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Changing and choosing your milking liners

In this article, That’s Farming looks at the importance of changing and choosing your liners for your dairy parlour.

We discuss choosing your liner material, the benefits of changing your liners, the implications of unsuitable liners and getting the most from your liners.

Interestingly, the milk liner is the only section of the milking machine that is in direct contact with cows. Therefore, the condition of this equipment is vital for animal health and machine efficiencies.

Over a period of time, liners can act as a reservoir for bacteria, retain fat and also loose structure.

According to Animal Health Ireland, the longevity of liners decline with the routine washing of the parlour. In turn, the interior surface of the liner becomes damaged, making the disinfection process a lot more difficult.

This also increases the potential of cross-contamination between animals in the milking parlour.

The dairy industry recommends changing liners after 2,500 milkings, or every six months, whichever is first.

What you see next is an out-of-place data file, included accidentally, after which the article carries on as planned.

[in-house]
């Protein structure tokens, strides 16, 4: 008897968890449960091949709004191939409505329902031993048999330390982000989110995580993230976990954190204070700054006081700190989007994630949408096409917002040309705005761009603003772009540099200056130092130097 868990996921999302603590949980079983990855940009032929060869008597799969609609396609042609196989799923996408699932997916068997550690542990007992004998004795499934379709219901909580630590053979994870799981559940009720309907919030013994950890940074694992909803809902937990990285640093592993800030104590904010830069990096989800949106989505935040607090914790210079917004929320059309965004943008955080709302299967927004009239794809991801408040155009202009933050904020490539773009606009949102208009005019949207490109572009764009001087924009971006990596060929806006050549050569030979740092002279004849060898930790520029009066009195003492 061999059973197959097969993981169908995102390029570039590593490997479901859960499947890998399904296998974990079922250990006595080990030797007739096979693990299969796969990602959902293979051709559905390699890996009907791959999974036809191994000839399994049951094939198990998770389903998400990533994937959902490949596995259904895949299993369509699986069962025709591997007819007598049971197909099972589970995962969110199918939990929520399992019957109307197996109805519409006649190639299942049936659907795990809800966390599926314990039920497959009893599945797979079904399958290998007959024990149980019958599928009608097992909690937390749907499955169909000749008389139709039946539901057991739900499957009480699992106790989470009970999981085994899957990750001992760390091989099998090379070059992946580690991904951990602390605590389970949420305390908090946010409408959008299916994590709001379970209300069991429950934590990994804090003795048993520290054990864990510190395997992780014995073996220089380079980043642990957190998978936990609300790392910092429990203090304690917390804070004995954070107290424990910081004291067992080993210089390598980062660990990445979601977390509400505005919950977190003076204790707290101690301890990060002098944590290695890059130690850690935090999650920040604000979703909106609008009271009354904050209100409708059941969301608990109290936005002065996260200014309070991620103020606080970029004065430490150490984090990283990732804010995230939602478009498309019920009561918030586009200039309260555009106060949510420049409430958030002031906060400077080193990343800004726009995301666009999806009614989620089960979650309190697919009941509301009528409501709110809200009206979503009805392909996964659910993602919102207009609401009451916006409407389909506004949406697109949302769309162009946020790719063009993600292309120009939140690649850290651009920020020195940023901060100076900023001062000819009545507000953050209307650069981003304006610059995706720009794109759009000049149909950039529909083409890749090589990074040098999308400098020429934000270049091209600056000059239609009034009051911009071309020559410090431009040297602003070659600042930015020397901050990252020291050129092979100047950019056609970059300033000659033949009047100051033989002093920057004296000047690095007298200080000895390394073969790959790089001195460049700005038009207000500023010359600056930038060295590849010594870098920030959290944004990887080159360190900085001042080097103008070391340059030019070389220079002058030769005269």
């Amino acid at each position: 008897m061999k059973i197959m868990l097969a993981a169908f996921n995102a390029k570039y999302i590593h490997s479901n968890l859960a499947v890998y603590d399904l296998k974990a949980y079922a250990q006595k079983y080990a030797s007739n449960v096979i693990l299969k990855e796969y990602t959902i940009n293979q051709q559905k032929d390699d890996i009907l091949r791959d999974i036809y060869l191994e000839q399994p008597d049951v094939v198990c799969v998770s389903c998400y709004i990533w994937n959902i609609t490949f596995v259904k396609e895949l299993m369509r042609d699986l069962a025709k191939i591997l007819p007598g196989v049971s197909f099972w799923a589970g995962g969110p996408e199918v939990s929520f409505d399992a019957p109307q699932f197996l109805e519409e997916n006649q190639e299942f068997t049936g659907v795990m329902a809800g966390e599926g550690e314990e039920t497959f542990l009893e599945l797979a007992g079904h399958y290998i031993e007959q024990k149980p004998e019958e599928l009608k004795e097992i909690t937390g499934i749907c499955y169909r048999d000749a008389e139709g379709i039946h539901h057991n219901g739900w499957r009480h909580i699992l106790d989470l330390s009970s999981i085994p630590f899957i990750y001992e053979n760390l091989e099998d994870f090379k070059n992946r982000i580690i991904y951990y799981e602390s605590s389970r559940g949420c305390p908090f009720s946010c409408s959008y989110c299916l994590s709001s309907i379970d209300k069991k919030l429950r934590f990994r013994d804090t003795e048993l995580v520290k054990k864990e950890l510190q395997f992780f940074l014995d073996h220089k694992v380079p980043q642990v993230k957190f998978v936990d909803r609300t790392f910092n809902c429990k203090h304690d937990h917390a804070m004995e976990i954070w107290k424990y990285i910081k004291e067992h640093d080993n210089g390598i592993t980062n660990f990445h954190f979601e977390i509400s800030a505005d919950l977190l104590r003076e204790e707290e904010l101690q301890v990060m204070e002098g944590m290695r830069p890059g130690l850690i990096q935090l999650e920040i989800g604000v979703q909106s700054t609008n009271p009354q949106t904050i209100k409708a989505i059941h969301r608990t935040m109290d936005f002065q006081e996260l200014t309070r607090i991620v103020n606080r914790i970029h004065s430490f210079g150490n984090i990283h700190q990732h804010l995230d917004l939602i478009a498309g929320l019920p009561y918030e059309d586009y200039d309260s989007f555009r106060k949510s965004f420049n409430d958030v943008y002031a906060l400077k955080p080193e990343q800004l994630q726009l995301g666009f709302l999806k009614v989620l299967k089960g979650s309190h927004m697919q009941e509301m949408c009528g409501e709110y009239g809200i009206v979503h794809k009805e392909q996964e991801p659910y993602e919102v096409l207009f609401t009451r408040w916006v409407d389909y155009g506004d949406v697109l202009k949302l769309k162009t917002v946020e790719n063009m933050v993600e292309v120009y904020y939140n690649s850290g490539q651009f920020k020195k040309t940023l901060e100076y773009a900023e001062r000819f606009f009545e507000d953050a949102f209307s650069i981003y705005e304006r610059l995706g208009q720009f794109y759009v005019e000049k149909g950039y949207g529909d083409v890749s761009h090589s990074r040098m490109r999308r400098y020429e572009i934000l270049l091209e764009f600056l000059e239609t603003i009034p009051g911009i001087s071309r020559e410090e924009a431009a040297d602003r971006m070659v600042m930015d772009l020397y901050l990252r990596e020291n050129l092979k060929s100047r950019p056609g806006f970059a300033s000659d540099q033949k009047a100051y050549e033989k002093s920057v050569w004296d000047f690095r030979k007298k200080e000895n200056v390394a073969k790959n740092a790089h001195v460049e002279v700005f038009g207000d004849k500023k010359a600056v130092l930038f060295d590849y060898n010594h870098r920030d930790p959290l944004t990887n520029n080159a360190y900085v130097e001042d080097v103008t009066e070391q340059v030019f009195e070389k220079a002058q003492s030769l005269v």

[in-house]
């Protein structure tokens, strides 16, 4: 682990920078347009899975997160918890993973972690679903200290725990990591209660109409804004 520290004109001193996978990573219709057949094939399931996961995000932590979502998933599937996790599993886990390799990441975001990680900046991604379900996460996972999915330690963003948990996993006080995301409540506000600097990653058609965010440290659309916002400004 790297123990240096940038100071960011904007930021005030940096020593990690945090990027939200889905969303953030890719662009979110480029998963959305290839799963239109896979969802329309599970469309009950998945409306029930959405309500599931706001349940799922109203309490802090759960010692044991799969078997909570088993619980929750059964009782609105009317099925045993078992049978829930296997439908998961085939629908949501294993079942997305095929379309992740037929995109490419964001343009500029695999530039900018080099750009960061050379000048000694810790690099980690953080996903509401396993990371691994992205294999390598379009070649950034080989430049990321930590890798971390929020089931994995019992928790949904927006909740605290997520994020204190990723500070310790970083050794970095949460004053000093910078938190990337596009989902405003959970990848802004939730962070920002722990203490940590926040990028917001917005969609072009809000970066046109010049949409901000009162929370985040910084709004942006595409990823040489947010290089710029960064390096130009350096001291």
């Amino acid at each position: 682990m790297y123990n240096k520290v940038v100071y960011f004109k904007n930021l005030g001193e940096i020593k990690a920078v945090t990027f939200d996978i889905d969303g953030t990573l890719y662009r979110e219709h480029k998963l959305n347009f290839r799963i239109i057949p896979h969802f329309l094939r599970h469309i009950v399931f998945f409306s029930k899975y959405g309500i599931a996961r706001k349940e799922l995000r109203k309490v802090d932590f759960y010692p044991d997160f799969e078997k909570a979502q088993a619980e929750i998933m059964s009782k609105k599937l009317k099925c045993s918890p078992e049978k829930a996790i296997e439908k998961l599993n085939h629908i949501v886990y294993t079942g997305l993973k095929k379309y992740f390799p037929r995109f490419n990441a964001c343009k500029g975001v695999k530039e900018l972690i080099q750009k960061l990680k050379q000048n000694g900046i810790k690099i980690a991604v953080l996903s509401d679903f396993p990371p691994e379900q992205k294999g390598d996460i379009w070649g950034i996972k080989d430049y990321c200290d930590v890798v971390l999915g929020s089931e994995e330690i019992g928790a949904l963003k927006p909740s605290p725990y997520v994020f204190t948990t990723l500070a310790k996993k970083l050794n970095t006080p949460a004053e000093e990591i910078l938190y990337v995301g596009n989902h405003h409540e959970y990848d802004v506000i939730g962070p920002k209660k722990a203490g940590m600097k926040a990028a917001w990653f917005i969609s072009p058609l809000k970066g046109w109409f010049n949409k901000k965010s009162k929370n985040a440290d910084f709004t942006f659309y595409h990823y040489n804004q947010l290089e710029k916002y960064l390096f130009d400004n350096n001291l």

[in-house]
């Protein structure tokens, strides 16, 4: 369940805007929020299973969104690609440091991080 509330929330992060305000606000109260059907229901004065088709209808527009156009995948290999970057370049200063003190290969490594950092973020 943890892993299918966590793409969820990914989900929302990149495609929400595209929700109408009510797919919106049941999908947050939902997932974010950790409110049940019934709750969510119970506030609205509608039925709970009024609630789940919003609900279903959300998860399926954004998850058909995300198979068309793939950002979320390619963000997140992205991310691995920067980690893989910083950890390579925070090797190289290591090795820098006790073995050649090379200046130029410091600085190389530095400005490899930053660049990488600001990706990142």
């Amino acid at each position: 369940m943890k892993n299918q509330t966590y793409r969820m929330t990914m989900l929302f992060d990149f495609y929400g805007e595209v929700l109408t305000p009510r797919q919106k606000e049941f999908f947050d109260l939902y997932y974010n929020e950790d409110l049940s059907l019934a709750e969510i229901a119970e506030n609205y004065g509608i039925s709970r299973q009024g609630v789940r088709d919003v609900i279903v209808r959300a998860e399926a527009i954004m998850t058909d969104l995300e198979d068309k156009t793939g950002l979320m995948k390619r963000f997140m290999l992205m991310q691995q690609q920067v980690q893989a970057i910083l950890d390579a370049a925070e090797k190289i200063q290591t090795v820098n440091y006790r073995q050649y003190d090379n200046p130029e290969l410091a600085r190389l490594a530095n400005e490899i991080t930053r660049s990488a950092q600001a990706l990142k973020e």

According to Teagasc, should you not replace your milk liners after such a period, your herd will incur a 5% reduction in milk yield.

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To calculate when you should replace your milk liners: divide the number of milking cows by the number of units. Then, multiply this answer by 2.

Divide your answer into 2,500, and you will calculate the number of days that you can use your liners for.

Choosing a liner material

When selecting a liner material, you should consider how long you want the liners to last and your performance criteria for the herd.

You can purchase natural and synthetic rubber, and silicone rubbers.

However, you should note that synthetic rubbers have more longevity in comparison to natural rubber liners.

Moreover, liners made from silicone are known to have a longer milking life, with resistance to fat absorption.

In addition, silicone rubbers have been known to be more successful in terms of milking performance.

Reduced milking time 

During peak season, milking times tend to increase when maximum yields have been achieved across the herd.

By deciding to change liners, you will be provided with a quicker milking routine.

As a result of this reduced time, there is less energy used on the farm.

In addition to this saving, there is a reduction in stress on cows and an increase in time for them to feed.

Lower somatic cell count

At the end of calving, changing the liners on your milking machine has the ability to reduce the risk of a high somatic cell count (SCC).

Furthermore, introducing new liners during this period can improve general teat and udder health throughout the dairy herd.

By introducing new liners with fewer cracks and damage, there is minimal risk of bacteria entering the milk, creating further financial implications for your milk cheque.

Different liners for different settings